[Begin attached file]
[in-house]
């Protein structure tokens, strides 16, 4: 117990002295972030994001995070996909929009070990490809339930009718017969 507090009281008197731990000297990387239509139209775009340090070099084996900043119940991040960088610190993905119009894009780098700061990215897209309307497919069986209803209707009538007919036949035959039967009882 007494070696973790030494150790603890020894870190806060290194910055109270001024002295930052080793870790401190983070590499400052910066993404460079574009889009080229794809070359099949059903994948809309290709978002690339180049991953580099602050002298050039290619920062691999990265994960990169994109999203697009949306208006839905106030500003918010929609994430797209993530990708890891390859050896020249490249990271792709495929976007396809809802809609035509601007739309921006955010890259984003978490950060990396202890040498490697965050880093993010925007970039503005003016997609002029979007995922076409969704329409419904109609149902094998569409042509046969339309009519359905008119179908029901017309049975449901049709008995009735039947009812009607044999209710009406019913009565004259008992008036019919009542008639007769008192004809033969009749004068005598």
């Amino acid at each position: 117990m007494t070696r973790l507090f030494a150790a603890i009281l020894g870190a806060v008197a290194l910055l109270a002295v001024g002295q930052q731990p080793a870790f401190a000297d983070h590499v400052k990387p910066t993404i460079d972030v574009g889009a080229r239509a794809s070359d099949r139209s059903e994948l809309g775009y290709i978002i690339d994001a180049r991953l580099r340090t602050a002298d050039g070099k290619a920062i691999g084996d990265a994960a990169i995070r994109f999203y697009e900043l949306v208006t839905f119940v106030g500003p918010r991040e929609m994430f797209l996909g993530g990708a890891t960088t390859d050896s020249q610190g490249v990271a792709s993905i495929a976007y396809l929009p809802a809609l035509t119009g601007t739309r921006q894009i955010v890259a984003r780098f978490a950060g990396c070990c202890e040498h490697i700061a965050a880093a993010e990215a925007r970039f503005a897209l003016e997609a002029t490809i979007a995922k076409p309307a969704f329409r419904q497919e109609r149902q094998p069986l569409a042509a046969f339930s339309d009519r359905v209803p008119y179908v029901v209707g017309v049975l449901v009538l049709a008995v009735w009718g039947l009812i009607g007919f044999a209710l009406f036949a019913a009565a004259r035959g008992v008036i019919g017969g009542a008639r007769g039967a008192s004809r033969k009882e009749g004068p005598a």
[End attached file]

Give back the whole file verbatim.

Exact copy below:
[in-house]
């Protein structure tokens, strides 16, 4: 117990002295972030994001995070996909929009070990490809339930009718017969 507090009281008197731990000297990387239509139209775009340090070099084996900043119940991040960088610190993905119009894009780098700061990215897209309307497919069986209803209707009538007919036949035959039967009882 007494070696973790030494150790603890020894870190806060290194910055109270001024002295930052080793870790401190983070590499400052910066993404460079574009889009080229794809070359099949059903994948809309290709978002690339180049991953580099602050002298050039290619920062691999990265994960990169994109999203697009949306208006839905106030500003918010929609994430797209993530990708890891390859050896020249490249990271792709495929976007396809809802809609035509601007739309921006955010890259984003978490950060990396202890040498490697965050880093993010925007970039503005003016997609002029979007995922076409969704329409419904109609149902094998569409042509046969339309009519359905008119179908029901017309049975449901049709008995009735039947009812009607044999209710009406019913009565004259008992008036019919009542008639007769008192004809033969009749004068005598």
């Amino acid at each position: 117990m007494t070696r973790l507090f030494a150790a603890i009281l020894g870190a806060v008197a290194l910055l109270a002295v001024g002295q930052q731990p080793a870790f401190a000297d983070h590499v400052k990387p910066t993404i460079d972030v574009g889009a080229r239509a794809s070359d099949r139209s059903e994948l809309g775009y290709i978002i690339d994001a180049r991953l580099r340090t602050a002298d050039g070099k290619a920062i691999g084996d990265a994960a990169i995070r994109f999203y697009e900043l949306v208006t839905f119940v106030g500003p918010r991040e929609m994430f797209l996909g993530g990708a890891t960088t390859d050896s020249q610190g490249v990271a792709s993905i495929a976007y396809l929009p809802a809609l035509t119009g601007t739309r921006q894009i955010v890259a984003r780098f978490a950060g990396c070990c202890e040498h490697i700061a965050a880093a993010e990215a925007r970039f503005a897209l003016e997609a002029t490809i979007a995922k076409p309307a969704f329409r419904q497919e109609r149902q094998p069986l569409a042509a046969f339930s339309d009519r359905v209803p008119y179908v029901v209707g017309v049975l449901v009538l049709a008995v009735w009718g039947l009812i009607g007919f044999a209710l009406f036949a019913a009565a004259r035959g008992v008036i019919g017969g009542a008639r007769g039967a008192s004809r033969k009882e009749g004068p005598a």